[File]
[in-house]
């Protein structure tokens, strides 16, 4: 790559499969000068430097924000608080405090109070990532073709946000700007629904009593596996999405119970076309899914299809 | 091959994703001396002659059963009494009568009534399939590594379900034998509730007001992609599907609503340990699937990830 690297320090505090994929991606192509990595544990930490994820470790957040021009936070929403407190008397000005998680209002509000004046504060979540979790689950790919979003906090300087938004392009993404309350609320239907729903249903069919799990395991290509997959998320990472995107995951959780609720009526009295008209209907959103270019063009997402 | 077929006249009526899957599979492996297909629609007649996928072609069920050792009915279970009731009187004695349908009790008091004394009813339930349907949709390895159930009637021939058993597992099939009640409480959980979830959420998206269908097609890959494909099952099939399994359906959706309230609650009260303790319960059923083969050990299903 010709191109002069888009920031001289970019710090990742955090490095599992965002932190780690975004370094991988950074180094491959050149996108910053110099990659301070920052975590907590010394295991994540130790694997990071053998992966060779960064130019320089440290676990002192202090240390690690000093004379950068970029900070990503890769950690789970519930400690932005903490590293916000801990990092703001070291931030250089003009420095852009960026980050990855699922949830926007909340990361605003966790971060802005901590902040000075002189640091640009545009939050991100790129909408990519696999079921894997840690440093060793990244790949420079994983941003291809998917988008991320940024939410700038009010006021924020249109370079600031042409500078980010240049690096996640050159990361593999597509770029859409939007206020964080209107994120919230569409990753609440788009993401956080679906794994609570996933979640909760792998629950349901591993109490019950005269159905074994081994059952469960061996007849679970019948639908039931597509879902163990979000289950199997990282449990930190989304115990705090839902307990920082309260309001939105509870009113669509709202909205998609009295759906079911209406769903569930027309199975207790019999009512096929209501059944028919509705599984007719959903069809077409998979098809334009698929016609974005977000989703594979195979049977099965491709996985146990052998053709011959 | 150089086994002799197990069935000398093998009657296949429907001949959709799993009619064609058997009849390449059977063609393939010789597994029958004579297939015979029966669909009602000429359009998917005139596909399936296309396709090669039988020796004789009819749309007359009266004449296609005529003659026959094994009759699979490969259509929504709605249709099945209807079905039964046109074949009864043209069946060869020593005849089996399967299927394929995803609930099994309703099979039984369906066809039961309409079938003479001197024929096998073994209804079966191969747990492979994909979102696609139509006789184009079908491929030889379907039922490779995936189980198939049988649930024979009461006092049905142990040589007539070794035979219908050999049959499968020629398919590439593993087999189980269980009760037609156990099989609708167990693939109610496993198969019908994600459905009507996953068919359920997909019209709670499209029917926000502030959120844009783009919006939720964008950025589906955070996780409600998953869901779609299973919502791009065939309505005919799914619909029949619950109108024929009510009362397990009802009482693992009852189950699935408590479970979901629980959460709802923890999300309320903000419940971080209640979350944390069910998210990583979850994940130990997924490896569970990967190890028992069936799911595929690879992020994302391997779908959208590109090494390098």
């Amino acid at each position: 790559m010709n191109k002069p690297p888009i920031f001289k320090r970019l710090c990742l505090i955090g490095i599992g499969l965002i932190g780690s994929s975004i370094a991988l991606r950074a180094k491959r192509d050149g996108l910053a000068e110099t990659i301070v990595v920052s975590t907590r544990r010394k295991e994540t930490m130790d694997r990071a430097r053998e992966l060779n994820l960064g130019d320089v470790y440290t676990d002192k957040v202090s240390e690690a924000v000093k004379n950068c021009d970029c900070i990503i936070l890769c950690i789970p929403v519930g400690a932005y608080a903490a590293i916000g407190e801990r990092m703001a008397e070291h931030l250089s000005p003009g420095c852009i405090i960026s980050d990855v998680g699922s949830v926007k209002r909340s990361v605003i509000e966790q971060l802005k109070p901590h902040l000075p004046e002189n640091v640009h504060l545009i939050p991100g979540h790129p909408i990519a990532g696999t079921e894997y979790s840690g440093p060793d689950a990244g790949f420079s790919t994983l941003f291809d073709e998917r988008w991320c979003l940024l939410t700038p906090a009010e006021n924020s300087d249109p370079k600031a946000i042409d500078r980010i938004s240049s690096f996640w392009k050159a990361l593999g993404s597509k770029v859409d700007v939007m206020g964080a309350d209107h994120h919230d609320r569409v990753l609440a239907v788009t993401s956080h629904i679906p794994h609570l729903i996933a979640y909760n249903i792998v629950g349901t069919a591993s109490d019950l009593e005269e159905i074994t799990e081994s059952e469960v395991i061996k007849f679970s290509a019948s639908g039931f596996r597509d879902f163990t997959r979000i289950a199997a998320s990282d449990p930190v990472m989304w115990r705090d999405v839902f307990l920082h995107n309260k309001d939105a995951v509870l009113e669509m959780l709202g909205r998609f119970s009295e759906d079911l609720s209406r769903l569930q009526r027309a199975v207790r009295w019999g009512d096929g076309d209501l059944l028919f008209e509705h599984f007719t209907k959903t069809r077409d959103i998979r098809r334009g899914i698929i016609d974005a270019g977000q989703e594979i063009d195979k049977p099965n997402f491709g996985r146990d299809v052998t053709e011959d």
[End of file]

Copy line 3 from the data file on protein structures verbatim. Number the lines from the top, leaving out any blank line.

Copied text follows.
């Amino acid at each position: 790559m010709n191109k002069p690297p888009i920031f001289k320090r970019l710090c990742l505090i955090g490095i599992g499969l965002i932190g780690s994929s975004i370094a991988l991606r950074a180094k491959r192509d050149g996108l910053a000068e110099t990659i301070v990595v920052s975590t907590r544990r010394k295991e994540t930490m130790d694997r990071a430097r053998e992966l060779n994820l960064g130019d320089v470790y440290t676990d002192k957040v202090s240390e690690a924000v000093k004379n950068c021009d970029c900070i990503i936070l890769c950690i789970p929403v519930g400690a932005y608080a903490a590293i916000g407190e801990r990092m703001a008397e070291h931030l250089s000005p003009g420095c852009i405090i960026s980050d990855v998680g699922s949830v926007k209002r909340s990361v605003i509000e966790q971060l802005k109070p901590h902040l000075p004046e002189n640091v640009h504060l545009i939050p991100g979540h790129p909408i990519a990532g696999t079921e894997y979790s840690g440093p060793d689950a990244g790949f420079s790919t994983l941003f291809d073709e998917r988008w991320c979003l940024l939410t700038p906090a009010e006021n924020s300087d249109p370079k600031a946000i042409d500078r980010i938004s240049s690096f996640w392009k050159a990361l593999g993404s597509k770029v859409d700007v939007m206020g964080a309350d209107h994120h919230d609320r569409v990753l609440a239907v788009t993401s956080h629904i679906p794994h609570l729903i996933a979640y909760n249903i792998v629950g349901t069919a591993s109490d019950l009593e005269e159905i074994t799990e081994s059952e469960v395991i061996k007849f679970s290509a019948s639908g039931f596996r597509d879902f163990t997959r979000i289950a199997a998320s990282d449990p930190v990472m989304w115990r705090d999405v839902f307990l920082h995107n309260k309001d939105a995951v509870l009113e669509m959780l709202g909205r998609f119970s009295e759906d079911l609720s209406r769903l569930q009526r027309a199975v207790r009295w019999g009512d096929g076309d209501l059944l028919f008209e509705h599984f007719t209907k959903t069809r077409d959103i998979r098809r334009g899914i698929i016609d974005a270019g977000q989703e594979i063009d195979k049977p099965n997402f491709g996985r146990d299809v052998t053709e011959d």